"If we're not reaching out to youth, what future do we have?" Liguori said.

The need to train the next generation of farmers is particularly important because of the advanced age of many local farmers, he said.

"I think the average age of a farmer in Bradford County is 55 years old," Liguori said. "There are a lot of things people would like to try their hand at (in agriculture), but they don't know where to start."

The agricultural economic development professional could be based at a public agency, Liguori said. "For an industry as big as it is in Bradford County, why not (have such a position)?" Liguori asked rhetorically.

The strategy includes steps to better market local farm products, including the creation of the broker position.

"There is a lot we can do with marketing," Liguori said. "Right now, farmers are left to do marketing on their own."

One of the reasons why a broker is needed is because "restaurants don't want to deal with 20 farmers at the same time" in order to arrange for the delivery of locally produced farm products, Liguori said.

A broker, who would represent numerous farmers, would be in a position to deliver to a restaurant the diversity of local farm products that a restaurant needed, and provide the quantity and quality of local farm products that the restaurant would want to order, he said.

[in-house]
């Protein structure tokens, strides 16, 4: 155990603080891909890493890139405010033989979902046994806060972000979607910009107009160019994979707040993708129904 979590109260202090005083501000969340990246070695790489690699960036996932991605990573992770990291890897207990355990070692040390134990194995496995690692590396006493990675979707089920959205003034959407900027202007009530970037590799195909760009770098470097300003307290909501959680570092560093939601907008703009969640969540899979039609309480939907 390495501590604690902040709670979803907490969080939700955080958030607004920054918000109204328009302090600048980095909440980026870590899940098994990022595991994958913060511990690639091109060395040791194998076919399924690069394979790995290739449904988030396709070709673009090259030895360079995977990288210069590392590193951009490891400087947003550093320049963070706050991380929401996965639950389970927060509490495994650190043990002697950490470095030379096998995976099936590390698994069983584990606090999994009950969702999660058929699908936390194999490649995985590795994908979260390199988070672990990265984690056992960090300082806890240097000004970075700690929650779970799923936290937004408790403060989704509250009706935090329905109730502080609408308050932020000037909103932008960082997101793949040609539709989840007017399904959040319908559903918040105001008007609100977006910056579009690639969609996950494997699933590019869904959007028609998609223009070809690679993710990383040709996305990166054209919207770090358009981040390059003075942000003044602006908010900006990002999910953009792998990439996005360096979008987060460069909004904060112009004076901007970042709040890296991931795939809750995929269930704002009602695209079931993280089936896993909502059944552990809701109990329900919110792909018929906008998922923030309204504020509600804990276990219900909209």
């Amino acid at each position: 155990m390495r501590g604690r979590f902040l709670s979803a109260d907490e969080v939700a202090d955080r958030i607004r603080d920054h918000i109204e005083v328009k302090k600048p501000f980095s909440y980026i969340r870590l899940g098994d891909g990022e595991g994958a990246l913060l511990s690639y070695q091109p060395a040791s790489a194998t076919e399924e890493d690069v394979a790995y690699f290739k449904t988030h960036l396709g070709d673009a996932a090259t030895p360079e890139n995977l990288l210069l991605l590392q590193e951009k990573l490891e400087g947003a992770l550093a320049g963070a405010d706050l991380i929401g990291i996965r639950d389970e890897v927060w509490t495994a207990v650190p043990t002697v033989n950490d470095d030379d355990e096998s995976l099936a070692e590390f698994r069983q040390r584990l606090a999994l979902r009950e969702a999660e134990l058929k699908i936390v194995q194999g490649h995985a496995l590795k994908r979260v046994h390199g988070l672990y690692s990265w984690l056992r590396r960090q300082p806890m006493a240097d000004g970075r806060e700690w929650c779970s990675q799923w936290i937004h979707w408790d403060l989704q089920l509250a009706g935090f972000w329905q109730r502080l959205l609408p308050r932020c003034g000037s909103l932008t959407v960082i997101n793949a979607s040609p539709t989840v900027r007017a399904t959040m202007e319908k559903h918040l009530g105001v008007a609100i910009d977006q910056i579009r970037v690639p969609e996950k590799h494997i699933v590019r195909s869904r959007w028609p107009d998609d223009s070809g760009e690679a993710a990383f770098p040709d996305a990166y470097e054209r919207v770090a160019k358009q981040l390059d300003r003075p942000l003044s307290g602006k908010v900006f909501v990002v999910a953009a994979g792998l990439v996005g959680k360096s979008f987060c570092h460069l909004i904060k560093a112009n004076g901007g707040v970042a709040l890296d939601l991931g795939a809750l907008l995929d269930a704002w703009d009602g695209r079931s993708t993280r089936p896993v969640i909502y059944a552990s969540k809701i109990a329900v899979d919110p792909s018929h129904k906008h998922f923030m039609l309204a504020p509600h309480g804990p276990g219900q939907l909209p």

A broker would not necessarily have to be a publicly funded position, he said. It might be a self-sustaining business, he said.

The website that is being planned would have a variety of information, including a "clearinghouse" for agricultural land, where members of the public could find local farms to buy or lease, Liguori said. The website would also help people find mentors if they are interested in farming, and it would allow farms to list the types of agricultural products they have for sale, so that a member of the public could, for example, go to the website and find a farm nearby that sold tomatoes, Liguori said.

Still another idea for improving local agriculture is to process local grasses into "energy pellets," Liguori said.

Bradford County is the Number One forage-producing county" Liguori explained, adding that "forage" means "grasses."

"I don't think it would take that much" for the production of energy pellets to get under way, he said.

The Agriculture Coalition of Bradford County is now distributing a survey to the public that it says will help it to implement the strategy.

James Loewenstein can be reached at (570) 265-1633; or email: jloewenstein@thedailyreview.com.